With California’s gas tax becoming a hot issue in congressional races and constituencies in swing districts appearing to support a repeal, certain Democratic candidates for the House of Representatives are taking stands against the fuel tax. [Sacramento Bee]
Three Democrats running against incumbent Republican congressmen have recently criticized California’s gas tax increase, which is currently the subject of a repeal effort. One of the three Democratic congressional candidates has gone so far as to endorse Proposition 6, the initiative calling for a repeal of the gas tax.
Democrat Katie Porter, who is running in Orange County against Rep. Mimi Walters, launched a cable television advertisement declaring she opposed higher gas taxes. Porter launched the ad after coming under attack by a super PAC, which was airing an ad claiming she refused to oppose the gas tax even though California has the highest gas prices in the country.
Josh Harder, who is challenging Rep. Jeff Denham in a Central Valley district that includes Modesto, Turlock and Tracy, wrote an op-ed in the Turlock Journal opposing the gas tax, arguing funding for infrastructure improvements should come from the federal government. Harder went a step further in telling McClatchy he supports Prop. 6.
Jessica Morse has not said she supports the repeal effort, but still criticized the gas tax, saying it is “double taxation” and also arguing Congress must provide more infrastructure funding. Morse is running against Rep. Tom McClintock in an Eastern California district that includes part of the Sierra Nevadas.
Meanwhile, the proponents of the repeal argue Democratic support for their initiative is disingenuous.
Carl DeMaio, a former San Diego city councilman who is leading the “Yes on 6” campaign, said the Democratic candidates opposing the gas tax are lying to their constituents and not helping the repeal effort. DeMaio said his group reached out to campaigns across the state asking for support, but Democrats running for Congress, including Porter and Harder, refused to offer assistance.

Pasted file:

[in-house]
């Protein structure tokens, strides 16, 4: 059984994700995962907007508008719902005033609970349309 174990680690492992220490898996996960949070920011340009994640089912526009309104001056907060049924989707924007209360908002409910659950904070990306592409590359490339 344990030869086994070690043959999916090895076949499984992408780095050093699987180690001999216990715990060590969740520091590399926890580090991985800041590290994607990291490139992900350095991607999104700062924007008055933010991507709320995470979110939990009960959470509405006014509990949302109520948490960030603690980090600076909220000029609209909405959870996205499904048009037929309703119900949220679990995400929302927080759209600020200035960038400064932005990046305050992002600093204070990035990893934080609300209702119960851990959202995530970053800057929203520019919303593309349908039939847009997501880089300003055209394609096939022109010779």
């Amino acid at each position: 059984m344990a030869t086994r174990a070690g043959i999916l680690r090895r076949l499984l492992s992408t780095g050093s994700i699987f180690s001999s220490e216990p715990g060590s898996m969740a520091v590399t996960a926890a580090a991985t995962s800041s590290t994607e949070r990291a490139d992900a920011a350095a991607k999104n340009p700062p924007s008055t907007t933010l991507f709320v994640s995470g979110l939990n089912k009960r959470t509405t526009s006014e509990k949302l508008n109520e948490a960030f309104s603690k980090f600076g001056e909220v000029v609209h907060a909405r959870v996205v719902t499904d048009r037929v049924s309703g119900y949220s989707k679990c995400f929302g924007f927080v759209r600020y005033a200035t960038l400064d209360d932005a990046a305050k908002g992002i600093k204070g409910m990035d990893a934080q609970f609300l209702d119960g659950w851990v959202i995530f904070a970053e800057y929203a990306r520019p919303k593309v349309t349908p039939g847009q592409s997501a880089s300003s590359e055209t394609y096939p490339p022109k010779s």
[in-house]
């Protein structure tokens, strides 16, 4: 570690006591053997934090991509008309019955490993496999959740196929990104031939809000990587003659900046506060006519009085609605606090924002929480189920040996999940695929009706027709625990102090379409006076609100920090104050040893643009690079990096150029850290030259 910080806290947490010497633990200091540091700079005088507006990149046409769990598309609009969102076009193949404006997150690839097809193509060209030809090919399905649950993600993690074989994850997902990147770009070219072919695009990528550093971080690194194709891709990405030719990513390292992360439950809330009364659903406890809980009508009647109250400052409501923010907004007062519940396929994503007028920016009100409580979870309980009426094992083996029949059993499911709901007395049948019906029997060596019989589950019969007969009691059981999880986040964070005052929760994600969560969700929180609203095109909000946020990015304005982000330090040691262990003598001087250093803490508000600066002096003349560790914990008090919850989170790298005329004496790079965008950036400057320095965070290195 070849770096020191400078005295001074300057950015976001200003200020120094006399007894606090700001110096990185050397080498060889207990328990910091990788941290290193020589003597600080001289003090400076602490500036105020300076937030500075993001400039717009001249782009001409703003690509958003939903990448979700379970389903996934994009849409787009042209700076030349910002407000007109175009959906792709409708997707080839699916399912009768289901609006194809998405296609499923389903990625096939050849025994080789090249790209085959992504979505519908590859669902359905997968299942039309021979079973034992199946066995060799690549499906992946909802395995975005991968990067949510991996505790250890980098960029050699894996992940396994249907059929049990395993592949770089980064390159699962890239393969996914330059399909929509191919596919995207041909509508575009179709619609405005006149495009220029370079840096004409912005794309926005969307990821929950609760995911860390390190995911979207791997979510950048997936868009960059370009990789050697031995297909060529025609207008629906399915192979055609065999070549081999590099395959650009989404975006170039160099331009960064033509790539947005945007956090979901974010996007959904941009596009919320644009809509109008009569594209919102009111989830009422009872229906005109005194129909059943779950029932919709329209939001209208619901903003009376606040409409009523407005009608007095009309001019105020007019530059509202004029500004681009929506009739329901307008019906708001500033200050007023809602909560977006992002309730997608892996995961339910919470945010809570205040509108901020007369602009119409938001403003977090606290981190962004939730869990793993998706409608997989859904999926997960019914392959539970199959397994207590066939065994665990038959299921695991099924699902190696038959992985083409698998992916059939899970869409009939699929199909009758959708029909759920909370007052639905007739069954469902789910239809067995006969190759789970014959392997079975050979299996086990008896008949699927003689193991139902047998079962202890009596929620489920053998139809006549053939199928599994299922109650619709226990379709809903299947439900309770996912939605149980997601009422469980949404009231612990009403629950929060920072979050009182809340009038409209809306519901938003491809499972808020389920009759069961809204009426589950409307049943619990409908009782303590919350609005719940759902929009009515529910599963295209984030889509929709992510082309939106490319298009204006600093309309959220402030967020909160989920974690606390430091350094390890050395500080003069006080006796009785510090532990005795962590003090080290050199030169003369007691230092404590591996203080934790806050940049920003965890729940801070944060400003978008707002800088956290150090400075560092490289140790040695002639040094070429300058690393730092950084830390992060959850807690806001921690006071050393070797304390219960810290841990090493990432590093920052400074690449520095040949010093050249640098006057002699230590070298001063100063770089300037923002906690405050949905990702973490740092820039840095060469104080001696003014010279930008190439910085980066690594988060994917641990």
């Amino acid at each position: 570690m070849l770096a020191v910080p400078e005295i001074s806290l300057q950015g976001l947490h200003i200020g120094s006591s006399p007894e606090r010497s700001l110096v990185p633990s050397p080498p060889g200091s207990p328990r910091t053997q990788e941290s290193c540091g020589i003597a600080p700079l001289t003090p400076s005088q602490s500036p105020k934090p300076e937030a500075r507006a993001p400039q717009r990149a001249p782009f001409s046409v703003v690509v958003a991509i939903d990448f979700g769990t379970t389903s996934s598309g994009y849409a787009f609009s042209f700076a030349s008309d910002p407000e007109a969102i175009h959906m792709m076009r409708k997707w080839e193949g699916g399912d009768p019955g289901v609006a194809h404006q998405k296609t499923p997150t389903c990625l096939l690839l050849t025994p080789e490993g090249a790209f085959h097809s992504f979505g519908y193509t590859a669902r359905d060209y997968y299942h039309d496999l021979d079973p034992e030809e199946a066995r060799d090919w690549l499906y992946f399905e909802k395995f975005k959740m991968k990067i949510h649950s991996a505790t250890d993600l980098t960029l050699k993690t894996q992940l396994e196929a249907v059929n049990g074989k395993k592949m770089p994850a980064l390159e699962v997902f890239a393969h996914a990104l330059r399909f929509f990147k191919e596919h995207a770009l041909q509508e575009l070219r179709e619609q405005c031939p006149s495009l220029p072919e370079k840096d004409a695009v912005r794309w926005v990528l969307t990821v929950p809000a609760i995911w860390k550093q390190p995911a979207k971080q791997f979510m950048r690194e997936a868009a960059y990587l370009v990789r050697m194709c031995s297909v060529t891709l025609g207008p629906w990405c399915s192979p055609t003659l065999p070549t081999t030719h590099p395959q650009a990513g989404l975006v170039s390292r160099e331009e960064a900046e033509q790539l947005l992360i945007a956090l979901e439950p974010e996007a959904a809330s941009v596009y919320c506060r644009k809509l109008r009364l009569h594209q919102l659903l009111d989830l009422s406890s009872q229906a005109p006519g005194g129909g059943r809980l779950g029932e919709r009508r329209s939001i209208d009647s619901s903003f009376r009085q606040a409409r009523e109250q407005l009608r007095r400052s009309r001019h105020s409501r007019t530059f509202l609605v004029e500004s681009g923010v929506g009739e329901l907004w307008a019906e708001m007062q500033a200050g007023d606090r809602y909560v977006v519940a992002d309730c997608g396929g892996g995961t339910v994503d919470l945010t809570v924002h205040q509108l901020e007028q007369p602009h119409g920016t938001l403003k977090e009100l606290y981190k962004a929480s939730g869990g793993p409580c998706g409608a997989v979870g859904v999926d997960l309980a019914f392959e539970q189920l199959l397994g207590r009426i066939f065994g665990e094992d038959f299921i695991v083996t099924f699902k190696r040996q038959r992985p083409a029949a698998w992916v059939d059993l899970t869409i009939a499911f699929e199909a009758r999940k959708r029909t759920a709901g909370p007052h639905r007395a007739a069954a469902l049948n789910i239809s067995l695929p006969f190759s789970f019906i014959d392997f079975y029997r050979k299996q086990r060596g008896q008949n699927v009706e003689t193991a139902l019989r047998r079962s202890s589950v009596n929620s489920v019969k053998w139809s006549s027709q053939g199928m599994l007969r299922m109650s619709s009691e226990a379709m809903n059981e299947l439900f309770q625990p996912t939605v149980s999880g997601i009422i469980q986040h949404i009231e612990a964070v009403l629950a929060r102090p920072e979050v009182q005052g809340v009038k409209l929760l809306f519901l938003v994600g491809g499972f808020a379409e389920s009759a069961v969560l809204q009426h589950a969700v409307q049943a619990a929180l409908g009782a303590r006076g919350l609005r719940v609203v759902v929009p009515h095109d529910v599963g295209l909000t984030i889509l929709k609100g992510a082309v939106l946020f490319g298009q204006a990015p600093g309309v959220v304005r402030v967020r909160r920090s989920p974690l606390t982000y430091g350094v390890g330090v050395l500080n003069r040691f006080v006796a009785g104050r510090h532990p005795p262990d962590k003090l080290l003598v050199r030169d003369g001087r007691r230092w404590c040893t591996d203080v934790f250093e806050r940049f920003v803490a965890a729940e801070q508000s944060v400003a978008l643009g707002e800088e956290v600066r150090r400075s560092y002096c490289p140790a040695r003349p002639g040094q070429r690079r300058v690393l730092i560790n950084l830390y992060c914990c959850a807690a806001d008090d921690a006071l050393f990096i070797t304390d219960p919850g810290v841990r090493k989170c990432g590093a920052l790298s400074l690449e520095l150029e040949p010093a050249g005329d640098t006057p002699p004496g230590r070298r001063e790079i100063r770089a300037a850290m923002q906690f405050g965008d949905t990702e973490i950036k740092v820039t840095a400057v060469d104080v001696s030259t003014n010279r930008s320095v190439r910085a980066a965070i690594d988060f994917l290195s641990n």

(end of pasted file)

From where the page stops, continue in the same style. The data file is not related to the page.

California’s gas tax increase, which took effect last year, raised the base tax on gasoline 12 cents from 18 cents per gallon to 30 cents per gallon. Taxes on diesel increased even more.
The excise tax on diesel increased 20 cents from 16 cents per gallon to 36 cents per gallon, and the diesel sales tax rose from 1.75 percent to 5.75 percent. Additionally, there is a new vehicle registration fee ranging from $25 to $175 annually.
If Prop. 6 were to pass, it would reduce state transportation tax revenue by $2.9 billion in the upcoming fiscal year and by $4.9 billion annually thereafter.
Gas tax revenue is primarily intended to support state highway maintenance and rehabilitation, as well as local streets and roads, mass transit and bicycle infrastructure. Critics say the tax hike is compensating for frivolous spending by Brown and Caltrans.
Recent polling showed the repeal campaign had a double digit lead. However, many voters were still undecided, and the supporters of the gas tax have built a substantial fundraising advantage.